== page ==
For the first time in history life expectancy decreases in a industrialized country as shown in the study below:

content.healthaffairs.org/content/31/8/1803.abstract

The New York time reported one of the key result of the study in a article entitled “Life Spans Shrink for Least-Educated Whites in the U.S.”here:

http://www.nytimes.com/2012/09/21/us/life-expectancy-for-less-educated-whites-in-us-is-shrinking.html?pagewanted=all&_moc.semityn.www&_r=0

These data must be integrated to the social policies that are based on the assumption that the upcoming generations will live longer.

Paul Krugman, the Nobel prize of economy, explains this reversing trend by the increase of income inequalities at a macroeconomic level here:

http://www.healthypolicies.com/2012/09/paul-krugman-america’s-greatest-public-health-champion/

Breast cancer mortality and screening: results of a randomized trial approved by the School of Public Health, University of Toronto, Toronto, Ontario M5T 3M7, Canada;

15 Feb

In 1980 the School of Public Health, University of Toronto, Toronto, Ontario M5T 3M7, Canada approved a randomized controlled trial: 89 835 women, aged 40 to 59, were affected at random to either an annual mammogram during five years or an annual physical examination without any mammogram during the same period of time. Now 25 years after the results are publicly available here:

http://press.psprings.co.uk/bmj/february/breastscreening.pdf

And they are astonishing, so astonishing that we feel compelled to quote them:

“Conclusion Annual mammography in women aged 40-59 does not reduce mortality from breast cancer beyond that of physical examination or usual care when adjuvant therapy for breast cancer is freely available. Overall, 22% (106/484) of screen detected invasive breast cancers were over-diagnosed, representing one over-diagnosed breast cancer for every 424 women who received mammography screening in the trial.”

Meaning: not only searchers did not find any evidence of difference in the instantaneous risk of death from breast cancer between the two groups (hazard ratio not significantly different from one) but moreover what they found was over-diagnosis of breast cancers (ie 106 more cancers in the mammogram group even 15 years after the screening that is even when all the cancers of the non screening group should have been detected due to their natural evolution).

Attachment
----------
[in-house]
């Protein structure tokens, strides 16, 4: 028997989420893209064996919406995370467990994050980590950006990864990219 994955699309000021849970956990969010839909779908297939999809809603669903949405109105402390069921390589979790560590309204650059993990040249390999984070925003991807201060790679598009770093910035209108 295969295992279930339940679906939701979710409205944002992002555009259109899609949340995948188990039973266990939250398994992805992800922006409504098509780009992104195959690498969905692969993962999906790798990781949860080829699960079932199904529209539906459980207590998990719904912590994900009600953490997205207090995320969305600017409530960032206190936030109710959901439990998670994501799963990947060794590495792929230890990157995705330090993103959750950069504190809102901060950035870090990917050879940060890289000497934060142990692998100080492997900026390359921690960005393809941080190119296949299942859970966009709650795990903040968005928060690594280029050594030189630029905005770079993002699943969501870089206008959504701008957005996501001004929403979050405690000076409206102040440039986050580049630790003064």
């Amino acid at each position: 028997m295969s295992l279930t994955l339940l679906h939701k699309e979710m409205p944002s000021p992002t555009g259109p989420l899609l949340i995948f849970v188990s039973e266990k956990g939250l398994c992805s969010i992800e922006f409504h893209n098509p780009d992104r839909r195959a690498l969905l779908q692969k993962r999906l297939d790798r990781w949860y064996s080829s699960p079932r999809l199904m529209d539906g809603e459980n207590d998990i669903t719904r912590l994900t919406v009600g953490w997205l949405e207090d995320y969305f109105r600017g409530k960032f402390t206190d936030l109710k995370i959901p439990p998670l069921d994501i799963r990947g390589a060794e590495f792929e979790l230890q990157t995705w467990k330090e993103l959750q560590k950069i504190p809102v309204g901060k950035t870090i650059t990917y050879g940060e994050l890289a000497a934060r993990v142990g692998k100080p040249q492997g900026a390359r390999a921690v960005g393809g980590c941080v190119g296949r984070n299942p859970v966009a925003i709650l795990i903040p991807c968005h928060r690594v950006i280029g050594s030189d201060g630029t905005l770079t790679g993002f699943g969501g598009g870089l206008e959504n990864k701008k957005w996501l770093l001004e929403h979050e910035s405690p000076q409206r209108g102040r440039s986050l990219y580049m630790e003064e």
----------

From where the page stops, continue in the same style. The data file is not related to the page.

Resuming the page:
Those chilling facts have to be discussed, that is the least that we should do in the health services community given the budget allocated to breast cancer screening by mammograms.

Perhaps the mammographies in the eighties were not as sophisticated as those which are offered now? And in the contrary physicians in the eighties were perhaps more efficient than the 21century doctors at the physical examination of the breast?

Thanks to the incidental economist who gave me the news:

http://theincidentaleconomist.com/wordpress/horribly-depressing-news-about-mammograms/

Hospital Spending Intensity and Patient Outcomes

25 Dec
English: Data Source http://www.irdes.fr/EcoSa...

English: Data Source http://www.irdes.fr/EcoSante/DownLoad/OECDHealthData_FrequentlyRequestedData.xls (OECD Health Data 2009). Health care cost rise based on total expenditure on health as % of GDP. Countries are USA, Germany, Austria, Switzerland, United Kingdom and Canada. (Photo credit: Wikipedia)

An amazing study implemented by Canadian health services researchers and published in the Journal of American Medical Association, suggests that depending which side of the border between Canada and the USA you live on, the consumption of the same expensive acute health cares results in different outcomes in term of patient’s health and quality of care. In other words, it is not so a matter of “how much” but rather a matter of “how” when it comes to question the legitimacy of a nation’s health care expenditures. The authors schedule to extend the field of their study to European countries and also to the long-term cares of chronic conditions.

http://m.youtube.com/#/watch?sns=fb&v=EOm2Ommqq5c&desktop_uri=%2Fwatch%3Fv%3DEOm2Ommqq5c%26sns%3Dfb&gl=FR

How to assess the validity of an analysis and a data collection

18 Nov
Psychological Science (journal)

Psychological Science (journal) (Photo credit: Wikipedia)

This article about the methodological concerns in psychological science should inspire the health services authors. It is amazing how easily one can obtain false positive results in a survey when the researchers use all the degrees of freedom that they dispose.
The article:
http://people.psych.cornell.edu/~jec7/pcd%20pubs/simmonsetal11.pdf